The performance tonight at Lisner of Dvorak's opera "The Jacobin" is apparently the first fully staged production in the United States -- or, for that matter, almost anywhere in the West.
And like the other neglected Czech operas performed here in recent years, it would not have occurred without the almost slavish determination of a 77-year-old-woman, Lida Brodenova, and her Sokol Opera Company.
Antonin Dvorak's operas are virtually unheard -- and for the most part unheard-of -- outside the opera houses of his native Czechoslovakia. This seems baffling, since Dvorak's position as a symphonic and chamber music composer has never been more secure in just about any musical country. But far worse even than the plight that once befell the operas of Berlioz, the Dvorak stage works languish in obscurity on the international scene.
Thus the intrepid efforts of former Czech singer Brodenova to stage some of the operas by Dvorak and other Czech composers carry special importance. During an interview last week at her cozy home near American University, the widowed teacher of voice and piano seemed at first almost apologetic about her efforts. "I guess I am insane, but if so I'm very insane. And I'm just as stubborn."
Over the years, she has produced on a shoestring two versions of the Czech folk tale, "Rusalka": one Dvorak's resplendent work and another by the composer Dargomyzhsky. Dvorak's "Peasant Rogue" came several years ago as well. Also there has been "The Kiss" and the "Two Widows" by Bedrich Smetana, as well as his "The Bartered Bride," the one Czech opera with a bare foothold in the international repertory.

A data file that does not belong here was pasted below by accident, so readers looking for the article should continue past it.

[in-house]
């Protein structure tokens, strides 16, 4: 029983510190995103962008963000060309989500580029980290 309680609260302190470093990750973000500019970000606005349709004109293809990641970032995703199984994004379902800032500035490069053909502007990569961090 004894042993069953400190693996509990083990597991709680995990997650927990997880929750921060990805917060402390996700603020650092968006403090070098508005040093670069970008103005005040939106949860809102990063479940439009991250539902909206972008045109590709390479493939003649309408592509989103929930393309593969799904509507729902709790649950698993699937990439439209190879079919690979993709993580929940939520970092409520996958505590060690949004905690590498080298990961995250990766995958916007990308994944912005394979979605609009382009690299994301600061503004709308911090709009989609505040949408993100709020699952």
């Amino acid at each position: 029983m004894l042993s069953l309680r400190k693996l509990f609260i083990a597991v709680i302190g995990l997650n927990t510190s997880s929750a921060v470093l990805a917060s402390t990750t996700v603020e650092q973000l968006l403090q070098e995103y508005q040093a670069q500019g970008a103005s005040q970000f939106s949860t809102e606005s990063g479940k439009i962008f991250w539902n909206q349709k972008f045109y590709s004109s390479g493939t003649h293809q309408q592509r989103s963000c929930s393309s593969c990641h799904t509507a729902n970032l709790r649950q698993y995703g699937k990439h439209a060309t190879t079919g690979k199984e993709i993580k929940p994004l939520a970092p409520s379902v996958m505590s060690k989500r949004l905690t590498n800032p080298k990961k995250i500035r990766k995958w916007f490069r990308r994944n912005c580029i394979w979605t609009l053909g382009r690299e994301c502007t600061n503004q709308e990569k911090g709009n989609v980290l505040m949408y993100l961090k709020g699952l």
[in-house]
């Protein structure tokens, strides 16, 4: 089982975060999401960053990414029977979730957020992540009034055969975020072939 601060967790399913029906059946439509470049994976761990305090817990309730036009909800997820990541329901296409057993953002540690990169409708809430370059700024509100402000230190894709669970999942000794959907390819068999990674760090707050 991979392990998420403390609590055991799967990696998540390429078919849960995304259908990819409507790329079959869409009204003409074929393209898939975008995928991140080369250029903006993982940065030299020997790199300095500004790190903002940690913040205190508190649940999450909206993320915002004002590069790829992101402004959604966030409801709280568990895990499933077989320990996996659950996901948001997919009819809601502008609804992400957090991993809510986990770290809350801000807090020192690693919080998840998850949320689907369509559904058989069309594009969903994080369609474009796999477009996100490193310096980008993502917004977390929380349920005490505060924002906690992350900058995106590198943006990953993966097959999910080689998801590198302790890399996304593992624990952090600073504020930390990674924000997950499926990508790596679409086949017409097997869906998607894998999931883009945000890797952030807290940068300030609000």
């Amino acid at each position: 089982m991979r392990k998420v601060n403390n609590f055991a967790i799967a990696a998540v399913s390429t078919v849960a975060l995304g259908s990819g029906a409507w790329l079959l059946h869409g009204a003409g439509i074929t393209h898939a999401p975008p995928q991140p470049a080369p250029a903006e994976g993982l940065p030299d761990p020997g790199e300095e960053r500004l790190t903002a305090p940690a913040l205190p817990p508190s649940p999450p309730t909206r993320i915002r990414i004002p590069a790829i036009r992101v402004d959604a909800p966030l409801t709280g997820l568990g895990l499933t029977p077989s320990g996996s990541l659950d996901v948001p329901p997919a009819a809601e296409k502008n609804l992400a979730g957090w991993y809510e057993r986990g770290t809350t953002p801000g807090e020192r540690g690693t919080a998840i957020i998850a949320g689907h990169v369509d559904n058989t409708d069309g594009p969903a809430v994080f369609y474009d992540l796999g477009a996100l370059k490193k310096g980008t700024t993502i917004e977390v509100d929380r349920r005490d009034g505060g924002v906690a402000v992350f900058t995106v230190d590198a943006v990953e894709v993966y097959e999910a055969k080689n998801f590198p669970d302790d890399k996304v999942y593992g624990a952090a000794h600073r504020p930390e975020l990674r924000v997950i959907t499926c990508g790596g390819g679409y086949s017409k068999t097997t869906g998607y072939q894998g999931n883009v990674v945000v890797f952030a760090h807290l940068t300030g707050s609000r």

All these have been sung in Czech, with local singers, and -- as tonight -- with moonlighting members of the National Symphony in the pit. To bring them off, however, considerable price has had to be paid in techincal and interpretive finish.
"If only we could polish our work, what a difference it would make," she says. "The 'Jacobin' production is a typical example. Our only performance, on Sunday, will be the only time we will get all the forces together in costume. It is, of necessity, our dress rehearsal. The 45 persons in the orchestra will have been able to read through the parts only once before. But I have been working with the singers for some time, here in the studio."
She places on the record player a Czech recording of 'Jacobin' (from the National Theater in Prague). There is a noble bass aria and an impassioned love duet for soprano and tenor. It sounds very much what you would expect of its composer in 1888, a year after his most famed chamber music work, the A-major piano quintet, and a year before the premiere of his 8th symphony in G-major, one of the lyric marvels of the orchestral repertory.
"This is the most difficult opera we ever did," declares Brodenova. "The music is like a symphony. And there are three different choruses in the second act, a big chorus, a children's chrous and a middle chorus. The second act, in particular is a gem." (The opera is in three acts, and had to be cut down to three hours for this performance, to save paying overtime to the orchestra.)